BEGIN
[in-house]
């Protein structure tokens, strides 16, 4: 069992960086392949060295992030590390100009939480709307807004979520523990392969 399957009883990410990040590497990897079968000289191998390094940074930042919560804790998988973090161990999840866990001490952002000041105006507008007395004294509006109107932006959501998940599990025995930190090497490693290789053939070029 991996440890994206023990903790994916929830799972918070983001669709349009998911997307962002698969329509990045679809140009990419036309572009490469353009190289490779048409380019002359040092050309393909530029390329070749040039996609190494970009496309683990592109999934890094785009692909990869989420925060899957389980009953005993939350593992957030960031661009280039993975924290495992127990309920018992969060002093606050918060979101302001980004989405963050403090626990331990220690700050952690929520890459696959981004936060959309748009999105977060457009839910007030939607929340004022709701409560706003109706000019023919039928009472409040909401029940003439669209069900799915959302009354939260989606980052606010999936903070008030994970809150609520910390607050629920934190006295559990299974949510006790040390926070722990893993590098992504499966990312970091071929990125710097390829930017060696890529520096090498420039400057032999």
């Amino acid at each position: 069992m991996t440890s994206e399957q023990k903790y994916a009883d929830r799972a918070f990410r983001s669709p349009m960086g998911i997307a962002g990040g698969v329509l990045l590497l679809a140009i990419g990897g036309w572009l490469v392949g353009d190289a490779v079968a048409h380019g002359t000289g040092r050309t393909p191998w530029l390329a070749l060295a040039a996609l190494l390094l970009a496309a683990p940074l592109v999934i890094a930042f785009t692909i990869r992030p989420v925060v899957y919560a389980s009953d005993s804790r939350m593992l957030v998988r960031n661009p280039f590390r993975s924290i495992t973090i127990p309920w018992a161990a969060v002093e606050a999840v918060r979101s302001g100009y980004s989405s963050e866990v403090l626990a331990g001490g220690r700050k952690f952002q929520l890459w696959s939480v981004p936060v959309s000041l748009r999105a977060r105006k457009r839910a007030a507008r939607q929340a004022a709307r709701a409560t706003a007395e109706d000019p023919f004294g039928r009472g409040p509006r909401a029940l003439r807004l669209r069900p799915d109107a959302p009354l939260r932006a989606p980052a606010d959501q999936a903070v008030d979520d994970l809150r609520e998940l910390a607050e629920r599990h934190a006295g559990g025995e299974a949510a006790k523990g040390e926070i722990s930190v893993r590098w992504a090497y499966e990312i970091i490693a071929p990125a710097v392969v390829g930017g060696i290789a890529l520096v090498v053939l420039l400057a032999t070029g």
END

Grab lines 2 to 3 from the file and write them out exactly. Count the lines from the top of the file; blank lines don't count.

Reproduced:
């Protein structure tokens, strides 16, 4: 069992960086392949060295992030590390100009939480709307807004979520523990392969 399957009883990410990040590497990897079968000289191998390094940074930042919560804790998988973090161990999840866990001490952002000041105006507008007395004294509006109107932006959501998940599990025995930190090497490693290789053939070029 991996440890994206023990903790994916929830799972918070983001669709349009998911997307962002698969329509990045679809140009990419036309572009490469353009190289490779048409380019002359040092050309393909530029390329070749040039996609190494970009496309683990592109999934890094785009692909990869989420925060899957389980009953005993939350593992957030960031661009280039993975924290495992127990309920018992969060002093606050918060979101302001980004989405963050403090626990331990220690700050952690929520890459696959981004936060959309748009999105977060457009839910007030939607929340004022709701409560706003109706000019023919039928009472409040909401029940003439669209069900799915959302009354939260989606980052606010999936903070008030994970809150609520910390607050629920934190006295559990299974949510006790040390926070722990893993590098992504499966990312970091071929990125710097390829930017060696890529520096090498420039400057032999």
């Amino acid at each position: 069992m991996t440890s994206e399957q023990k903790y994916a009883d929830r799972a918070f990410r983001s669709p349009m960086g998911i997307a962002g990040g698969v329509l990045l590497l679809a140009i990419g990897g036309w572009l490469v392949g353009d190289a490779v079968a048409h380019g002359t000289g040092r050309t393909p191998w530029l390329a070749l060295a040039a996609l190494l390094l970009a496309a683990p940074l592109v999934i890094a930042f785009t692909i990869r992030p989420v925060v899957y919560a389980s009953d005993s804790r939350m593992l957030v998988r960031n661009p280039f590390r993975s924290i495992t973090i127990p309920w018992a161990a969060v002093e606050a999840v918060r979101s302001g100009y980004s989405s963050e866990v403090l626990a331990g001490g220690r700050k952690f952002q929520l890459w696959s939480v981004p936060v959309s000041l748009r999105a977060r105006k457009r839910a007030a507008r939607q929340a004022a709307r709701a409560t706003a007395e109706d000019p023919f004294g039928r009472g409040p509006r909401a029940l003439r807004l669209r069900p799915d109107a959302p009354l939260r932006a989606p980052a606010d959501q999936a903070v008030d979520d994970l809150r609520e998940l910390a607050e629920r599990h934190a006295g559990g025995e299974a949510a006790k523990g040390e926070i722990s930190v893993r590098w992504a090497y499966e990312i970091i490693a071929p990125a710097v392969v390829g930017g060696i290789a890529l520096v090498v053939l420039l400057a032999t070029g």